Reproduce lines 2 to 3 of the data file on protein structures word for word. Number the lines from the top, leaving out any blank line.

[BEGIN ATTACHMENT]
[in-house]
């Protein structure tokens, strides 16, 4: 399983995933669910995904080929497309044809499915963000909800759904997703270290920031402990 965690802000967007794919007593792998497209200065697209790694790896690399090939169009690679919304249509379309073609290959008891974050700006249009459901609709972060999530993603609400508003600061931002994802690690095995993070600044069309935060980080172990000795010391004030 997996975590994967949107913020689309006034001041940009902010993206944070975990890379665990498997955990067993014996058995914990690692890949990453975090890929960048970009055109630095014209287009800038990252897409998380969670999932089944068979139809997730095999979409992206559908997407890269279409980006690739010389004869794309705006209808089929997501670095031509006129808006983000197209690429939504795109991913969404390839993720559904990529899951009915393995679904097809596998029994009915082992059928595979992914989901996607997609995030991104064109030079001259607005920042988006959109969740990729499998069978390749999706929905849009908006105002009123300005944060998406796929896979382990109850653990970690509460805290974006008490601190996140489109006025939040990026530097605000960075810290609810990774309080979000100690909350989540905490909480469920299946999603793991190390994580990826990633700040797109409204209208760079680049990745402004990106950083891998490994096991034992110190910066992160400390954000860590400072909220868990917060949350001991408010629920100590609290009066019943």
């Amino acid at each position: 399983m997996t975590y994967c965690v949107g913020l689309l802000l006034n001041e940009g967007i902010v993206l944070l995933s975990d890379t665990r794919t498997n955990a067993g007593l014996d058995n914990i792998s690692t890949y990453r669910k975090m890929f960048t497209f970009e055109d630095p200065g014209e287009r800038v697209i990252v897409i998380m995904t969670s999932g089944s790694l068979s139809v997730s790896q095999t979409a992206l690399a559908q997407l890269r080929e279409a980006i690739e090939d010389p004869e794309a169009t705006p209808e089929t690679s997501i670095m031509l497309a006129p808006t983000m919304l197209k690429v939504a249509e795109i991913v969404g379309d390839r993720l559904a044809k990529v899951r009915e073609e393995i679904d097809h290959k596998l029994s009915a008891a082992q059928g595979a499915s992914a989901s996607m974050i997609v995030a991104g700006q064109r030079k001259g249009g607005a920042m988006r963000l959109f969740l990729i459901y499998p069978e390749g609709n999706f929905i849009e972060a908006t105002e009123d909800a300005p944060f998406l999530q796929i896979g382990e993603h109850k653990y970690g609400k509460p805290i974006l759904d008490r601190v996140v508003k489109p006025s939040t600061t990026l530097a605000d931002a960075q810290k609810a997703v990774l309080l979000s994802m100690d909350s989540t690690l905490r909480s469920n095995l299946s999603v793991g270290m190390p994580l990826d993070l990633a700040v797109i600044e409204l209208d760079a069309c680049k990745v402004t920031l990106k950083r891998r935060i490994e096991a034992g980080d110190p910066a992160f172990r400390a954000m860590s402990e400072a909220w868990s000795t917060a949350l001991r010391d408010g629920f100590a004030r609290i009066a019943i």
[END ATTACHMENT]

């Protein structure tokens, strides 16, 4: 399983995933669910995904080929497309044809499915963000909800759904997703270290920031402990 965690802000967007794919007593792998497209200065697209790694790896690399090939169009690679919304249509379309073609290959008891974050700006249009459901609709972060999530993603609400508003600061931002994802690690095995993070600044069309935060980080172990000795010391004030 997996975590994967949107913020689309006034001041940009902010993206944070975990890379665990498997955990067993014996058995914990690692890949990453975090890929960048970009055109630095014209287009800038990252897409998380969670999932089944068979139809997730095999979409992206559908997407890269279409980006690739010389004869794309705006209808089929997501670095031509006129808006983000197209690429939504795109991913969404390839993720559904990529899951009915393995679904097809596998029994009915082992059928595979992914989901996607997609995030991104064109030079001259607005920042988006959109969740990729499998069978390749999706929905849009908006105002009123300005944060998406796929896979382990109850653990970690509460805290974006008490601190996140489109006025939040990026530097605000960075810290609810990774309080979000100690909350989540905490909480469920299946999603793991190390994580990826990633700040797109409204209208760079680049990745402004990106950083891998490994096991034992110190910066992160400390954000860590400072909220868990917060949350001991408010629920100590609290009066019943």
């Amino acid at each position: 399983m997996t975590y994967c965690v949107g913020l689309l802000l006034n001041e940009g967007i902010v993206l944070l995933s975990d890379t665990r794919t498997n955990a067993g007593l014996d058995n914990i792998s690692t890949y990453r669910k975090m890929f960048t497209f970009e055109d630095p200065g014209e287009r800038v697209i990252v897409i998380m995904t969670s999932g089944s790694l068979s139809v997730s790896q095999t979409a992206l690399a559908q997407l890269r080929e279409a980006i690739e090939d010389p004869e794309a169009t705006p209808e089929t690679s997501i670095m031509l497309a006129p808006t983000m919304l197209k690429v939504a249509e795109i991913v969404g379309d390839r993720l559904a044809k990529v899951r009915e073609e393995i679904d097809h290959k596998l029994s009915a008891a082992q059928g595979a499915s992914a989901s996607m974050i997609v995030a991104g700006q064109r030079k001259g249009g607005a920042m988006r963000l959109f969740l990729i459901y499998p069978e390749g609709n999706f929905i849009e972060a908006t105002e009123d909800a300005p944060f998406l999530q796929i896979g382990e993603h109850k653990y970690g609400k509460p805290i974006l759904d008490r601190v996140v508003k489109p006025s939040t600061t990026l530097a605000d931002a960075q810290k609810a997703v990774l309080l979000s994802m100690d909350s989540t690690l905490r909480s469920n095995l299946s999603v793991g270290m190390p994580l990826d993070l990633a700040v797109i600044e409204l209208d760079a069309c680049k990745v402004t920031l990106k950083r891998r935060i490994e096991a034992g980080d110190p910066a992160f172990r400390a954000m860590s402990e400072a909220w868990s000795t917060a949350l001991r010391d408010g629920f100590a004030r609290i009066a019943i």